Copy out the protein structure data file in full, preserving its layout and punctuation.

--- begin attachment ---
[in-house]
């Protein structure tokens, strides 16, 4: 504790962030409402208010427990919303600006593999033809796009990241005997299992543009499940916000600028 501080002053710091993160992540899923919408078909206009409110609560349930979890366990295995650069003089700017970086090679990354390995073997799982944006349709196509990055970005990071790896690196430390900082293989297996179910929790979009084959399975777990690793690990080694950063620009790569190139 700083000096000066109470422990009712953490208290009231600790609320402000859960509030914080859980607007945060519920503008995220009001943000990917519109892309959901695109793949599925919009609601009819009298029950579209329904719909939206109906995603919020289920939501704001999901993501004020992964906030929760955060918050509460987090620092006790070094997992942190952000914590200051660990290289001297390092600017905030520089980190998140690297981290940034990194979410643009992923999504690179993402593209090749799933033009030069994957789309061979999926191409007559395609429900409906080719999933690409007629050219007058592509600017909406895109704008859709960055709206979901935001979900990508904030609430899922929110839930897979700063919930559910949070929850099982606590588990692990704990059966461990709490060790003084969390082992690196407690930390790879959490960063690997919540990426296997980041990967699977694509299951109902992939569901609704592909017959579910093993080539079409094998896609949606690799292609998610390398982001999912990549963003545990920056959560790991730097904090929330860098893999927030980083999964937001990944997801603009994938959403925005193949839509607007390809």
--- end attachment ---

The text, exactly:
[in-house]
């Protein structure tokens, strides 16, 4: 504790962030409402208010427990919303600006593999033809796009990241005997299992543009499940916000600028 501080002053710091993160992540899923919408078909206009409110609560349930979890366990295995650069003089700017970086090679990354390995073997799982944006349709196509990055970005990071790896690196430390900082293989297996179910929790979009084959399975777990690793690990080694950063620009790569190139 700083000096000066109470422990009712953490208290009231600790609320402000859960509030914080859980607007945060519920503008995220009001943000990917519109892309959901695109793949599925919009609601009819009298029950579209329904719909939206109906995603919020289920939501704001999901993501004020992964906030929760955060918050509460987090620092006790070094997992942190952000914590200051660990290289001297390092600017905030520089980190998140690297981290940034990194979410643009992923999504690179993402593209090749799933033009030069994957789309061979999926191409007559395609429900409906080719999933690409007629050219007058592509600017909406895109704008859709960055709206979901935001979900990508904030609430899922929110839930897979700063919930559910949070929850099982606590588990692990704990059966461990709490060790003084969390082992690196407690930390790879959490960063690997919540990426296997980041990967699977694509299951109902992939569901609704592909017959579910093993080539079409094998896609949606690799292609998610390398982001999912990549963003545990920056959560790991730097904090929330860098893999927030980083999964937001990944997801603009994938959403925005193949839509607007390809």